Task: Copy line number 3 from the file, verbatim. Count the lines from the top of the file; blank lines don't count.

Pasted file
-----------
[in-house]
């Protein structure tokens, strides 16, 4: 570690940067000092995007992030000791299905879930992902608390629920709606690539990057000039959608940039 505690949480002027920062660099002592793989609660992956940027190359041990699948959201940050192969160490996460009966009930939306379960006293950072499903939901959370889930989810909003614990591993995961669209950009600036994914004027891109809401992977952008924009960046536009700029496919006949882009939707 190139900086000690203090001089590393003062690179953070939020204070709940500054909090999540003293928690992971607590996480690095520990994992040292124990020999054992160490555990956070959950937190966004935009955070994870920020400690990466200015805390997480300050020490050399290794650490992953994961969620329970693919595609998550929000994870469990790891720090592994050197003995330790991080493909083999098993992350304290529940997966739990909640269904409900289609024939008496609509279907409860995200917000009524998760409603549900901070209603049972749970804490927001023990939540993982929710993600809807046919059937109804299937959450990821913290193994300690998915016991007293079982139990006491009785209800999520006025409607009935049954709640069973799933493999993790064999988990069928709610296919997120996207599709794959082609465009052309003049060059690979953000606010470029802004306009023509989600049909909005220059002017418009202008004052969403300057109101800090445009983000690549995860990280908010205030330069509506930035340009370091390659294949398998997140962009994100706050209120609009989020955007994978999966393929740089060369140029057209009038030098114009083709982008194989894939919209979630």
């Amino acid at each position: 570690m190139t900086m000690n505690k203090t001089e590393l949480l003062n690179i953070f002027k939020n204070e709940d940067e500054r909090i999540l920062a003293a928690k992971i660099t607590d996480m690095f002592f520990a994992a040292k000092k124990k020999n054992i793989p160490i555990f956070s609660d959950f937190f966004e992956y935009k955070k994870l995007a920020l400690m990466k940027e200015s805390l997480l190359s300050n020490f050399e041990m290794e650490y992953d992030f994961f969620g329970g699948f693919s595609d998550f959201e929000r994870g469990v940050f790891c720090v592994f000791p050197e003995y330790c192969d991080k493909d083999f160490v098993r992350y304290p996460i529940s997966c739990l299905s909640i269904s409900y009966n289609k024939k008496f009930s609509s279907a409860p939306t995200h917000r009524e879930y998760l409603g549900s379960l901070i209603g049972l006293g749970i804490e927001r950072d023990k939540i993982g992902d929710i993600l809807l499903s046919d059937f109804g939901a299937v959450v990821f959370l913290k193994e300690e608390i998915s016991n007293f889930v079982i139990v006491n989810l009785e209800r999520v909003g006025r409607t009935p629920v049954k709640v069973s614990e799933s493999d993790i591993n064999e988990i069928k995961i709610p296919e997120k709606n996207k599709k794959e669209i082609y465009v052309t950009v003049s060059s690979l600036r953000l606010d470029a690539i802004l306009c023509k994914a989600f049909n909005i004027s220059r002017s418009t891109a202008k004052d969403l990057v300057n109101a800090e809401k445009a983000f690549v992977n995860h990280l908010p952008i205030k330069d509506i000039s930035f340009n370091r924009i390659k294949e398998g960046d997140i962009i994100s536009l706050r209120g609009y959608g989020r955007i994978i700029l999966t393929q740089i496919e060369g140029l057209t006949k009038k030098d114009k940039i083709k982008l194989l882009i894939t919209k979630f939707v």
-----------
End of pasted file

């Amino acid at each position: 570690m190139t900086m000690n505690k203090t001089e590393l949480l003062n690179i953070f002027k939020n204070e709940d940067e500054r909090i999540l920062a003293a928690k992971i660099t607590d996480m690095f002592f520990a994992a040292k000092k124990k020999n054992i793989p160490i555990f956070s609660d959950f937190f966004e992956y935009k955070k994870l995007a920020l400690m990466k940027e200015s805390l997480l190359s300050n020490f050399e041990m290794e650490y992953d992030f994961f969620g329970g699948f693919s595609d998550f959201e929000r994870g469990v940050f790891c720090v592994f000791p050197e003995y330790c192969d991080k493909d083999f160490v098993r992350y304290p996460i529940s997966c739990l299905s909640i269904s409900y009966n289609k024939k008496f009930s609509s279907a409860p939306t995200h917000r009524e879930y998760l409603g549900s379960l901070i209603g049972l006293g749970i804490e927001r950072d023990k939540i993982g992902d929710i993600l809807l499903s046919d059937f109804g939901a299937v959450v990821f959370l913290k193994e300690e608390i998915s016991n007293f889930v079982i139990v006491n989810l009785e209800r999520v909003g006025r409607t009935p629920v049954k709640v069973s614990e799933s493999d993790i591993n064999e988990i069928k995961i709610p296919e997120k709606n996207k599709k794959e669209i082609y465009v052309t950009v003049s060059s690979l600036r953000l606010d470029a690539i802004l306009c023509k994914a989600f049909n909005i004027s220059r002017s418009t891109a202008k004052d969403l990057v300057n109101a800090e809401k445009a983000f690549v992977n995860h990280l908010p952008i205030k330069d509506i000039s930035f340009n370091r924009i390659k294949e398998g960046d997140i962009i994100s536009l706050r209120g609009y959608g989020r955007i994978i700029l999966t393929q740089i496919e060369g140029l057209t006949k009038k030098d114009k940039i083709k982008l194989l882009i894939t919209k979630f939707v």